Not the Greenest… Mining for Batteries
Although rare is in the name, evidence suggests that we need not be concerned about the abundance of these rare earth elements. In the case of lithium, according to the Deutsche Bank, data suggests that there are sufficient global deposits for the upcoming century, even if the demand for electric vehicles increases.
Cobalt, graphite, and nickel, on the other hand, seem to be in a good spot, as production is predicted to remain well above the reserves available on Earth in the coming years.
While it seems that all will be well in terms of supply, we must not overlook the negative environmental effects of REE extraction.
The rare earth elements used to make batteries for Electric Vehicles, such as lithium, are extracted from below our planets surface – in other words, mined. As per the Chinese Society of Rare Earths, producing 1 ton of REE (rare earth elements) requires 75 tons of acid waste (which isn’t really treated properly) and 1 ton of radioactive residues.
The energy required to manufacture the batteries also accounts for approximately half of their environmental effects because the majority of this energy is not derived from low-carbon sources. Nonetheless, projections suggest that power generation is improving and more renewable energies are joining the grid, which will help reduce the environmental impact of the batteries’ construction.
Considering their initial footprint, the effect of lithium-ion batteries is compensated within 1.5 years of average travel (using renewable energy) in the US, or 2 years in the EU, as opposed to traditional vehicles. From this point on, electric cars will continue to be a more environmentally friendly alternative to traditional vehicles until their battery reaches the end of its life cycle.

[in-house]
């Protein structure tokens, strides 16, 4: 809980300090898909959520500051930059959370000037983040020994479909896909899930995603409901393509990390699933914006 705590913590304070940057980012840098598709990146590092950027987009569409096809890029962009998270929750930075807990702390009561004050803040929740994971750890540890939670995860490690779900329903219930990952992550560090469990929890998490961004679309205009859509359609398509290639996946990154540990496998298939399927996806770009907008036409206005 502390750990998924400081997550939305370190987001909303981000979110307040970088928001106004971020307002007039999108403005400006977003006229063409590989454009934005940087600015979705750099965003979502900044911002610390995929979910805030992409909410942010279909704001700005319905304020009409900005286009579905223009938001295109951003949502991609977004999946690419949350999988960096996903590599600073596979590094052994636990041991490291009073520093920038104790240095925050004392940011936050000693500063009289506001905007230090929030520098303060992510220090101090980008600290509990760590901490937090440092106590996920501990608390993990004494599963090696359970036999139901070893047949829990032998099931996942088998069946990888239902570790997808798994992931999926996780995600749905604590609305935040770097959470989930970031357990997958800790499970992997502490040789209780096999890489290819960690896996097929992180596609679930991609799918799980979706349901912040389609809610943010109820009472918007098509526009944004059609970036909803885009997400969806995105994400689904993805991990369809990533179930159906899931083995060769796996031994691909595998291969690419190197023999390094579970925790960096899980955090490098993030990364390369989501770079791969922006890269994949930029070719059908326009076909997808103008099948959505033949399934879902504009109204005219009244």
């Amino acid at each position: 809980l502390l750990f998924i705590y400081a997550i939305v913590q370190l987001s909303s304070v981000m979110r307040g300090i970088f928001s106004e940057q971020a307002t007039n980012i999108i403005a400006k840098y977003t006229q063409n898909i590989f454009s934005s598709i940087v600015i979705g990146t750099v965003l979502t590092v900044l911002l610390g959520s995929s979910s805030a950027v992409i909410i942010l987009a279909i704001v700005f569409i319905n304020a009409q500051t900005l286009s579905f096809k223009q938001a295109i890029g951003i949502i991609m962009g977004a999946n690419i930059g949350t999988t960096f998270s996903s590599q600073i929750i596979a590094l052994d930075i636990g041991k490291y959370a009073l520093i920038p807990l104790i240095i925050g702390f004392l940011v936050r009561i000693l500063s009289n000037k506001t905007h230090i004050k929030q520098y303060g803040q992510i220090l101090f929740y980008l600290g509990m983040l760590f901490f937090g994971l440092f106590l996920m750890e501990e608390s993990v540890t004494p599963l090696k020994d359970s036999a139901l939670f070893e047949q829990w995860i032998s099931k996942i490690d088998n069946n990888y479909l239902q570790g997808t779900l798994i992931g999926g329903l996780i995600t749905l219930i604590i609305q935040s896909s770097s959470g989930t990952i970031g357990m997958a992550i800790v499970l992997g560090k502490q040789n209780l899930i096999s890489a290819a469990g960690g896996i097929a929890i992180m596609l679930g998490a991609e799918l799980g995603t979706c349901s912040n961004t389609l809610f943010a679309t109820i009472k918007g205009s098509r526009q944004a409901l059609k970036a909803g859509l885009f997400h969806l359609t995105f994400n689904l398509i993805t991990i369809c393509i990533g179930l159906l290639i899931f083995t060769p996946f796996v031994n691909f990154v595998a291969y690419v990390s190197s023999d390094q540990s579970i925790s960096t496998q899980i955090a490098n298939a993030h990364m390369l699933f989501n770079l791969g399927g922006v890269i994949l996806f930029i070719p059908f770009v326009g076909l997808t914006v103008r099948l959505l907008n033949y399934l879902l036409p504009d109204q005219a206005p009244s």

What comes next, though? When lithium-ion batteries are no longer useful for electric vehicles, how are they going to be handled? Are they recycled in an environmental-friendly manner?
Are Electric Vehicle Batteries Recyclable?
According to an ICCT (International Council of Clean Transportation) study, almost 100 percent of lead-acid batteries (the ones used in fueled cars) are recycled in the traditional automotive industry in the United States. Lithium-ion batteries, on the other hand, have a very complex combination of chemical ingredients and very small amounts of lithium, making commercial recycling an unappealing prospect.
This does not make EVs any greener. Nonetheless, as the demand for electric vehicles grows, the more interesting it becomes to find out how to recycle or recapture REEs. As a result, there’s a good possibility that a robust battery recycling market will continue to grow, helping electric cars to become more environmental-friendly.
Meanwhile, because these batteries could also store energy from solar or wind electricity sources, another alternative may be to reuse them and give them a second life as part of the grid that powers buildings.